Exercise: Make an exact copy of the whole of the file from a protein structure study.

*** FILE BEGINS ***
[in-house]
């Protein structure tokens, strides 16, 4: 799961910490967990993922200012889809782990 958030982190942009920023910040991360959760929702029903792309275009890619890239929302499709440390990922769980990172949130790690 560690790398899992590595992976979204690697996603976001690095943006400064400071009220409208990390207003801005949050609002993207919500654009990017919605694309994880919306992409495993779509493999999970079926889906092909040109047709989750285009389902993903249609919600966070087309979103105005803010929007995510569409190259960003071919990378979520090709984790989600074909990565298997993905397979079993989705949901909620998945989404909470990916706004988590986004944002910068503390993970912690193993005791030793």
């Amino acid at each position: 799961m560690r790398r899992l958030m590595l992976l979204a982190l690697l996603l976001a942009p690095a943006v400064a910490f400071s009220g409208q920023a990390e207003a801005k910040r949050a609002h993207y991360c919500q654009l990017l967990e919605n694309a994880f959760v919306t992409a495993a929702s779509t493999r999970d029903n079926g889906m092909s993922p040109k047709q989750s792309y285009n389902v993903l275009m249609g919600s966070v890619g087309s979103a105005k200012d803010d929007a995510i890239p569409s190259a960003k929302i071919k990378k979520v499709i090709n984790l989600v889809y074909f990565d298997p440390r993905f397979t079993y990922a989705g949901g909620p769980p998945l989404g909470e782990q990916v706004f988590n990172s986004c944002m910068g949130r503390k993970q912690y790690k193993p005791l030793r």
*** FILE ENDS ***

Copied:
[in-house]
């Protein structure tokens, strides 16, 4: 799961910490967990993922200012889809782990 958030982190942009920023910040991360959760929702029903792309275009890619890239929302499709440390990922769980990172949130790690 560690790398899992590595992976979204690697996603976001690095943006400064400071009220409208990390207003801005949050609002993207919500654009990017919605694309994880919306992409495993779509493999999970079926889906092909040109047709989750285009389902993903249609919600966070087309979103105005803010929007995510569409190259960003071919990378979520090709984790989600074909990565298997993905397979079993989705949901909620998945989404909470990916706004988590986004944002910068503390993970912690193993005791030793």
């Amino acid at each position: 799961m560690r790398r899992l958030m590595l992976l979204a982190l690697l996603l976001a942009p690095a943006v400064a910490f400071s009220g409208q920023a990390e207003a801005k910040r949050a609002h993207y991360c919500q654009l990017l967990e919605n694309a994880f959760v919306t992409a495993a929702s779509t493999r999970d029903n079926g889906m092909s993922p040109k047709q989750s792309y285009n389902v993903l275009m249609g919600s966070v890619g087309s979103a105005k200012d803010d929007a995510i890239p569409s190259a960003k929302i071919k990378k979520v499709i090709n984790l989600v889809y074909f990565d298997p440390r993905f397979t079993y990922a989705g949901g909620p769980p998945l989404g909470e782990q990916v706004f988590n990172s986004c944002m910068g949130r503390k993970q912690y790690k193993p005791l030793r």